Review: Once In a Lifetime by Jill Shalvis

Posted June 4, 2016 by Tiffany in 4 Stars, Book Reviews, Contemporary / 0 Comments

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Review: Once In a Lifetime by Jill ShalvisOnce In a Lifetime
by Jill Shalvis

Series: Lucky Harbor #9
Published by Hachette Audio on February 18, 2014
Sub-Genre/Theme: Contemporary
Format: Audiobook
Source: Purchased

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four-stars

Sometimes wrong is oh-so-right!

After a wrenching loss, Ben McDaniel tried to escape his grief by working in dangerous, war-torn places like Africa and the Middle East. Now he's back in his hometown and face-to-face with Aubrey Wellington, the hot-as-hell woman who is trouble with a capital T. Family and friends insist she's not the one to ease his pain, but Aubrey sparks an intense desire that gives Ben hope for the future.

Determined to right the wrongs of her past, Aubrey is working hard to make amends. But by far, the toughest challenge to her plan is sexy, brooding Ben—even though he has absolutely no idea what she's done....

Can this unlikely couple defy the odds and win over the little town of Lucky Harbor?

Once In a Lifetime is book #9 in Jill Shalvis’s Lucky Harbor series. Shalvis delivers yet again with this funny yet emotional story about second chances.

Book shop owner Aubrey is known for being the town bad girl. It’s true that she hurt a lot of people when she was younger, but now that she’s a little older and wiser, she wants to be a better person. Through a comical series of events, Aubrey accidentally wanders into an Alcoholics Anonymous meeting, despite the fact that she’s not an alcoholic. While there, Aubrey learns about the concept of making amends to the people she has wronged in the past. Sparked by this idea, Aubrey creates a list of everyone she wants to make amends with in Lucky Harbor.

Meanwhile, Aubrey finds herself in a simultaneously contentious and flirtatious relationship with Ben, who she went to high school with and who’s back in town for the time being. Ben is a civil engineer who builds water systems in developing countries. He has seen his share of the damage that violence and war can inflict. Ben also has a troubled past. He’s a widower on the run from grief, which he tries to avoid by taking job after job overseas.

After Aubrey accidentally throws a drink in Ben’s face at the bar (really, it was meant for someone else!), the two reconnect. When the story opens, Aubrey is revamping the book store, which she has taken over for her aunt. She dreams of making it a true community place where residents can meet for book clubs, knit nights, and other fun gatherings. Aubrey’s uncle talks Ben into helping with the renovations. Soon, Ben is at the store every day working on the remodel. As Aubrey and Ben spend more time together, it’s clear that they have a chemistry which neither of them can deny.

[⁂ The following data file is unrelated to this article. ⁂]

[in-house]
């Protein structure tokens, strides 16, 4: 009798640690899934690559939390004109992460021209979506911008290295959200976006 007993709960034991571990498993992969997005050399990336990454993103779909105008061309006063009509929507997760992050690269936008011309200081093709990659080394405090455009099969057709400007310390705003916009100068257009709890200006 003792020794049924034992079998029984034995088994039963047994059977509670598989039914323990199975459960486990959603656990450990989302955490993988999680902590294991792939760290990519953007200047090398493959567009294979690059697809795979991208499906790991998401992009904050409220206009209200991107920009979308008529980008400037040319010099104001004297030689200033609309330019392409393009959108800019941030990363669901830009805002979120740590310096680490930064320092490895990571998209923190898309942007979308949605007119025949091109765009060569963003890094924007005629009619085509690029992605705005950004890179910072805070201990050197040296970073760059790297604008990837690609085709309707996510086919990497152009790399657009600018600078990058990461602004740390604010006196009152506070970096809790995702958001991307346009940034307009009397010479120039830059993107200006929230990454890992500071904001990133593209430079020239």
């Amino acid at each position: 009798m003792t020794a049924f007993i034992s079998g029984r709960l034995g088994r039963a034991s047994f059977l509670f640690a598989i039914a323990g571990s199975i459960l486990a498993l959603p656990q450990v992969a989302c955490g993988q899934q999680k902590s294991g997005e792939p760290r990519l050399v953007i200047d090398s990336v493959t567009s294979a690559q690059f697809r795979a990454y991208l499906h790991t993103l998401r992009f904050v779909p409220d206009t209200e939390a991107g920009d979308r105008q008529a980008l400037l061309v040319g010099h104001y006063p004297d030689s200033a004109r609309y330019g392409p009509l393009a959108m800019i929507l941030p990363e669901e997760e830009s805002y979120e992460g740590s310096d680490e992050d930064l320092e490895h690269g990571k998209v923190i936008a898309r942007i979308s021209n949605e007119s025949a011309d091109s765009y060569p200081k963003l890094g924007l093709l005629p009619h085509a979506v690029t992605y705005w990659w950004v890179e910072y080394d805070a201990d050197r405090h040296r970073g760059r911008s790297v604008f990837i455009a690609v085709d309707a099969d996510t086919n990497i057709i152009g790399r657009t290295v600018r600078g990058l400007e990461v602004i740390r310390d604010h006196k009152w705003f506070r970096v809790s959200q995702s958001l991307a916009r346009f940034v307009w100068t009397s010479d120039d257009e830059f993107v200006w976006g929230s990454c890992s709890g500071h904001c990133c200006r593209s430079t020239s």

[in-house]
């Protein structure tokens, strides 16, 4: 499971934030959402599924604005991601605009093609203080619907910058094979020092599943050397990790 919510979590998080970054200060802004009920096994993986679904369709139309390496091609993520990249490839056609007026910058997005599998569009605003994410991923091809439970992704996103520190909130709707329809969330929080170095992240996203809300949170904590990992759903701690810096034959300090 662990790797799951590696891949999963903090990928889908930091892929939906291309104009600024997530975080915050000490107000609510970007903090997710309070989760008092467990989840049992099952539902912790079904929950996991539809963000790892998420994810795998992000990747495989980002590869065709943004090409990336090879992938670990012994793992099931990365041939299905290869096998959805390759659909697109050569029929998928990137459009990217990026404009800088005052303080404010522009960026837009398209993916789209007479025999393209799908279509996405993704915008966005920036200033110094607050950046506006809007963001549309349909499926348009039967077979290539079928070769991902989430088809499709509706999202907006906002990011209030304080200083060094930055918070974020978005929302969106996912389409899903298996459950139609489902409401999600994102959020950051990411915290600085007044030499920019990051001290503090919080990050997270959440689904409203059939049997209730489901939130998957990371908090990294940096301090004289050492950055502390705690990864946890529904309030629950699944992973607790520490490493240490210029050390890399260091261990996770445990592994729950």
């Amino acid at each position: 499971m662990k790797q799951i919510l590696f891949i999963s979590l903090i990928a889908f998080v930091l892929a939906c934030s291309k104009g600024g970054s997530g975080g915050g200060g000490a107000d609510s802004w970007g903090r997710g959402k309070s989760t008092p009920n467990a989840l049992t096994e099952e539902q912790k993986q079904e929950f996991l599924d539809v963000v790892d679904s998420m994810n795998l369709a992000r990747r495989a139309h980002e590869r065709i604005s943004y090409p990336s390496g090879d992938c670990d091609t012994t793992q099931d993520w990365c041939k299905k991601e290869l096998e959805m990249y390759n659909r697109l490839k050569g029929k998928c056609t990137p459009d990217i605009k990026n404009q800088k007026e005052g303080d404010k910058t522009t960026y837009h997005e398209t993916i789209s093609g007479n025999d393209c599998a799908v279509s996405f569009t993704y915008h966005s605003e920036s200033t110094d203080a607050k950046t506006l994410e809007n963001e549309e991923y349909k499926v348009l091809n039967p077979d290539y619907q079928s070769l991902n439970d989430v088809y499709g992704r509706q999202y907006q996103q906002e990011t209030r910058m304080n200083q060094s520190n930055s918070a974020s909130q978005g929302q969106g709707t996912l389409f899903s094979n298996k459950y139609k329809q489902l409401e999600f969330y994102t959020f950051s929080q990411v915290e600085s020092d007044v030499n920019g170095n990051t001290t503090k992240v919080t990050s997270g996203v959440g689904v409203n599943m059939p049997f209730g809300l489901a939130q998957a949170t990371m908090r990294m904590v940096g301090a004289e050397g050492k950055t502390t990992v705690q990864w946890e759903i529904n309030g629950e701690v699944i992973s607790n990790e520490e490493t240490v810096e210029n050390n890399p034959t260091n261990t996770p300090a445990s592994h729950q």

Maybe it should have been hard to sympathize with Aubrey due to her former mean girl status, but I found myself liking her quite a bit. For the most part, she owns up to the stupid, youthful mistakes of her past and does her best to make up for them in the present. I think that’s an admirable quality.

Additionally, Aubrey struggles with the strained relationship she has with her father, who is never satisfied no matter what Aubrey does. He refuses to see that she’s a better person now. Aubrey’s mother raised her to be a beauty queen, but failed to ask Aubrey if that’s what she really wanted to be doing. Needless to say, Aubrey has gone her whole life with others failing to see her true self.

I liked Ben as a character as well, even though he’s rather brooding at times. He’s clearly trying to reconcile his status as a widower with the kind of person he wants to become. Will he continue running from the past, or will he allow himself to be happy again? Ultimately, he’s a very sweet guy who sees Aubrey for who she really is—not for the person everyone thinks she is.

As always, Shalvis’s supporting characters help round out the story, including couples from previous books in the series. Town gossip Lucille makes another hilarious appearance and plays a pretty important role in this book.

There’s some drama toward the end and poor Aubrey really gets a lot piled on her. There are some elements that I felt were unnecessary because I just wanted her to be happy already. Overall, though, the resolution and ending are satisfying.

Whenever I read a Lucky Harbor book, I find myself wishing it were a real place so I could go there. Once In a Lifetime is a great addition to the series and I highly recommend it.

Rating: 4 stars

four-stars

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